Winston Churchill’s mental health has been a widely studied topic, largely commencing with the publication of Winston Churchill: The Struggle for Survival 1940-1965 by Lord Moran, Churchill’s doctor for the last 25 years of his life. Since then there have been a number of studies trying to posthumously diagnose the prime minister’s mental health. Wilfred Attenborough in his Diagnosing Churchill: Bipolar or “Prey to Nerves”?, as set out in the introduction, seeks to scrutinize the “posthumous psychiatric diagnoses of Churchill as bipolar/manic-depressive, and their biographical-evidential foundations.” The excellent book effectively traces Churchill’s life as it relates to his mental health and considers the arguments of previous writers on the subject, including Ghaemi, Fieve, Owen, and Norman. Attenborough concludes in answer to the question asked in his book’s title that, “Churchill’s variation in mood throughout his life, until he began to suffer the depredations of his advanced old age, were reactive to, and reasonably proportionate to, events and circumstances. By definition, this means they were not, they could not be, manic-depression.” In this conclusion Attenborough is joined by the study (too recently published to be consulted by Attenborough in his research), “Did Sir Winston Churchill suffer from the ‘black dog’?” by Anthony M. Daniels and J. Allister Vale and published in the Journal of the Royal Society of Medicine (111:11, 2018). Those authors, both from the City Hospital, Birmingham, conclude that “the available evidence suggests that Churchill suffered no major psychiatric disorder.”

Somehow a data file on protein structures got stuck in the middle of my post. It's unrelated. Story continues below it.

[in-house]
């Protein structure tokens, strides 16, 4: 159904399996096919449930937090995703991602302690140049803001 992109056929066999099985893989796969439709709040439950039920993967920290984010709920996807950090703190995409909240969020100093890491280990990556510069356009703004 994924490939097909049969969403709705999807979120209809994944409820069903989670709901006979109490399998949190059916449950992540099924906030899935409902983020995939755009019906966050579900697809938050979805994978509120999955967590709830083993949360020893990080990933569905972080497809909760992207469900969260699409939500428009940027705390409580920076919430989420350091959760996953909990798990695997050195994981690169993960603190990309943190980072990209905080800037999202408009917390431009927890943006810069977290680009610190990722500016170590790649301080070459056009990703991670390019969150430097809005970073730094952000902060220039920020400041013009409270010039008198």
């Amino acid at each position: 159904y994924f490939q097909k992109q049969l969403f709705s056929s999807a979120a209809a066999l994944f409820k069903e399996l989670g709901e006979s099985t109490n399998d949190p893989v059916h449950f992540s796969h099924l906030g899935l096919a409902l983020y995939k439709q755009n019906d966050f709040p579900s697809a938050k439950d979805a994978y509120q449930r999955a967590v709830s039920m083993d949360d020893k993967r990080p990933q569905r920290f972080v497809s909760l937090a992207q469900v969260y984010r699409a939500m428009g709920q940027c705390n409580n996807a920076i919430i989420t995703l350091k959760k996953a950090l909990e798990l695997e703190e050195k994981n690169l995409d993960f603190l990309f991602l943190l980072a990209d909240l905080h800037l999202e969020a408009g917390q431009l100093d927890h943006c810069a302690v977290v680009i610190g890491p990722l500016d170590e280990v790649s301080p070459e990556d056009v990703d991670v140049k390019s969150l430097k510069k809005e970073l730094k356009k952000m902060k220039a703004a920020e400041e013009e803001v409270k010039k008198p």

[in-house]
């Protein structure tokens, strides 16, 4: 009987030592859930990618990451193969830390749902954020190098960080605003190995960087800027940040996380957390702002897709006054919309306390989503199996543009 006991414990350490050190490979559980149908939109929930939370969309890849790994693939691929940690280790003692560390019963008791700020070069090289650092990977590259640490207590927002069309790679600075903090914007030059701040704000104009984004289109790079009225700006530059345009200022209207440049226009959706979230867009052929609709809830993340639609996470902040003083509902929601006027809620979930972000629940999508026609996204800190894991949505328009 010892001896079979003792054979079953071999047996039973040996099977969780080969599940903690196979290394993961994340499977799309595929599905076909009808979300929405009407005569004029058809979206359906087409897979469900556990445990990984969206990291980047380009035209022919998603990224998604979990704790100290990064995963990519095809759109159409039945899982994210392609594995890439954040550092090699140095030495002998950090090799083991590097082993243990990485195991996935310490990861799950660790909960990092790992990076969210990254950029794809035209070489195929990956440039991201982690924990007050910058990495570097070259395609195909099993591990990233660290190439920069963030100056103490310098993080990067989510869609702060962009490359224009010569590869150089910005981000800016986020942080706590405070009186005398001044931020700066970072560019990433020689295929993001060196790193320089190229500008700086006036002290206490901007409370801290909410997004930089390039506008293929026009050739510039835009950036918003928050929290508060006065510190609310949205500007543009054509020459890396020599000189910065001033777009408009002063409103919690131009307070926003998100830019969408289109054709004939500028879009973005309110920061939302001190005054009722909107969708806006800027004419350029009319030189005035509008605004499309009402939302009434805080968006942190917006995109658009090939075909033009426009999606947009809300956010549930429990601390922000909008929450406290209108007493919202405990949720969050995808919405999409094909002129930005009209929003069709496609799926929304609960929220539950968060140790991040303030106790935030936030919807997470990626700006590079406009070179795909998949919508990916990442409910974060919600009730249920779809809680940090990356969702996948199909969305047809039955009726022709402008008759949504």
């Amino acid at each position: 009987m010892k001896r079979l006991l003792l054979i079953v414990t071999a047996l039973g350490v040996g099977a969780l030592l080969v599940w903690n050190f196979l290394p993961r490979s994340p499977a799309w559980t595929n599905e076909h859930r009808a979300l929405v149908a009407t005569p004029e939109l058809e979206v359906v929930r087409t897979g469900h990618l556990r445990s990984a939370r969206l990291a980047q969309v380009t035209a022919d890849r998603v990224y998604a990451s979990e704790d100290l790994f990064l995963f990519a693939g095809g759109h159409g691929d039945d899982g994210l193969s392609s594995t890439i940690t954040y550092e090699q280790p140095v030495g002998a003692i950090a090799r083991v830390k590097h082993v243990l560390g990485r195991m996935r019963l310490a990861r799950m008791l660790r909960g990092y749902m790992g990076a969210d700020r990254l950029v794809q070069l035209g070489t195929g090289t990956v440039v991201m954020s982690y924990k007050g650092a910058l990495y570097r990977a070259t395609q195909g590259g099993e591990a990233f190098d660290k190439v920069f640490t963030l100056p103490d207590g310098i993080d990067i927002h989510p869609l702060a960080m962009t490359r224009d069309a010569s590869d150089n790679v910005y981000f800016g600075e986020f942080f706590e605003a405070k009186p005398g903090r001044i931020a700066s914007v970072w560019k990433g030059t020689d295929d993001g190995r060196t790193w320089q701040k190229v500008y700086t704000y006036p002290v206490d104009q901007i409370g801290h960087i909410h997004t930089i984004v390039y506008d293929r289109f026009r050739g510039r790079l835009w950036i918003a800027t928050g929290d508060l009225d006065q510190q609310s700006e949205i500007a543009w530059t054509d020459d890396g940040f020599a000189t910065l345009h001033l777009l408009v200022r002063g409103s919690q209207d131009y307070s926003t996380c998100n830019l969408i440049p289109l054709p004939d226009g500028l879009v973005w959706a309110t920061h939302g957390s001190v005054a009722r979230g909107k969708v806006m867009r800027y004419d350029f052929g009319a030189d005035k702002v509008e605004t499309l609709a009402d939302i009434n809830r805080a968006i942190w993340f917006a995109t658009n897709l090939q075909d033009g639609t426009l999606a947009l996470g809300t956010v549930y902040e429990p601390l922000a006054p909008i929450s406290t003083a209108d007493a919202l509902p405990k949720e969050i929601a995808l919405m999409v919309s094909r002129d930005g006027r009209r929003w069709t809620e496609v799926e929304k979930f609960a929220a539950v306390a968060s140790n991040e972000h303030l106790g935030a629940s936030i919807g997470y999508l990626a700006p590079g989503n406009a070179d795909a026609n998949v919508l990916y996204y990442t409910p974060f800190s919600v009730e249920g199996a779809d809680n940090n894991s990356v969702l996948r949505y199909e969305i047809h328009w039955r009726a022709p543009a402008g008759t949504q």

In reading Attenborough’s book this reviewer observes that the scholarship on Churchill’s mental health largely seems to correlate his mental health only with the successes and failures of his political career. The joys and difficulties in his personal life (such as his marriage, birth of his children, the death of his mother and daughter Marigold both in 1921, the marriages and divorces of his children, the difficult relationship with his son, his finances, physical health, personal struggles of his daughter Diana, and the death of his greatest friend Lord Birkenhead in 1930) are rarely considered in determining the stresses and anxieties Churchill was undergoing at a particular moment.
The reviewer was a peer reviewer of the manuscript.